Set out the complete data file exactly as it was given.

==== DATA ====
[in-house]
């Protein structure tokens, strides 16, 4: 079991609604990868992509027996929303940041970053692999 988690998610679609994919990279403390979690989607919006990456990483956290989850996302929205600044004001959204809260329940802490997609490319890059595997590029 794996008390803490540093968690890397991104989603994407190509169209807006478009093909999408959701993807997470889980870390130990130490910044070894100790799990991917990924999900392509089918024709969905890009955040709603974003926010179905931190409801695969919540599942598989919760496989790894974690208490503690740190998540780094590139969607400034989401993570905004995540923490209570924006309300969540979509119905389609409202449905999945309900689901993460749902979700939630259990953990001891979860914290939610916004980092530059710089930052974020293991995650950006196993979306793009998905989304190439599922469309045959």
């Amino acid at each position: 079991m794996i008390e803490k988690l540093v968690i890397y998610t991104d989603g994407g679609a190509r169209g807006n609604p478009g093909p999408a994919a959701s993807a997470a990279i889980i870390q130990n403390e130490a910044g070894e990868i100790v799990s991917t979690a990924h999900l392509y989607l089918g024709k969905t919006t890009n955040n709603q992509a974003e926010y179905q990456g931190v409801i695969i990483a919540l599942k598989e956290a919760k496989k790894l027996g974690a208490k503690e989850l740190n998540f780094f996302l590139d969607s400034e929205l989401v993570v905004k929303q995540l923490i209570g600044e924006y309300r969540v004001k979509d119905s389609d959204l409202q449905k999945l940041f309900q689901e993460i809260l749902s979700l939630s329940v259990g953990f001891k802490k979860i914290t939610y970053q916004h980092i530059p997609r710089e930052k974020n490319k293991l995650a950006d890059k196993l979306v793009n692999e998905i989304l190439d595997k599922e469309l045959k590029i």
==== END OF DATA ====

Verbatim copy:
[in-house]
């Protein structure tokens, strides 16, 4: 079991609604990868992509027996929303940041970053692999 988690998610679609994919990279403390979690989607919006990456990483956290989850996302929205600044004001959204809260329940802490997609490319890059595997590029 794996008390803490540093968690890397991104989603994407190509169209807006478009093909999408959701993807997470889980870390130990130490910044070894100790799990991917990924999900392509089918024709969905890009955040709603974003926010179905931190409801695969919540599942598989919760496989790894974690208490503690740190998540780094590139969607400034989401993570905004995540923490209570924006309300969540979509119905389609409202449905999945309900689901993460749902979700939630259990953990001891979860914290939610916004980092530059710089930052974020293991995650950006196993979306793009998905989304190439599922469309045959």
């Amino acid at each position: 079991m794996i008390e803490k988690l540093v968690i890397y998610t991104d989603g994407g679609a190509r169209g807006n609604p478009g093909p999408a994919a959701s993807a997470a990279i889980i870390q130990n403390e130490a910044g070894e990868i100790v799990s991917t979690a990924h999900l392509y989607l089918g024709k969905t919006t890009n955040n709603q992509a974003e926010y179905q990456g931190v409801i695969i990483a919540l599942k598989e956290a919760k496989k790894l027996g974690a208490k503690e989850l740190n998540f780094f996302l590139d969607s400034e929205l989401v993570v905004k929303q995540l923490i209570g600044e924006y309300r969540v004001k979509d119905s389609d959204l409202q449905k999945l940041f309900q689901e993460i809260l749902s979700l939630s329940v259990g953990f001891k802490k979860i914290t939610y970053q916004h980092i530059p997609r710089e930052k974020n490319k293991l995650a950006d890059k196993l979306v793009n692999e998905i989304l190439d595997k599922e469309l045959k590029i």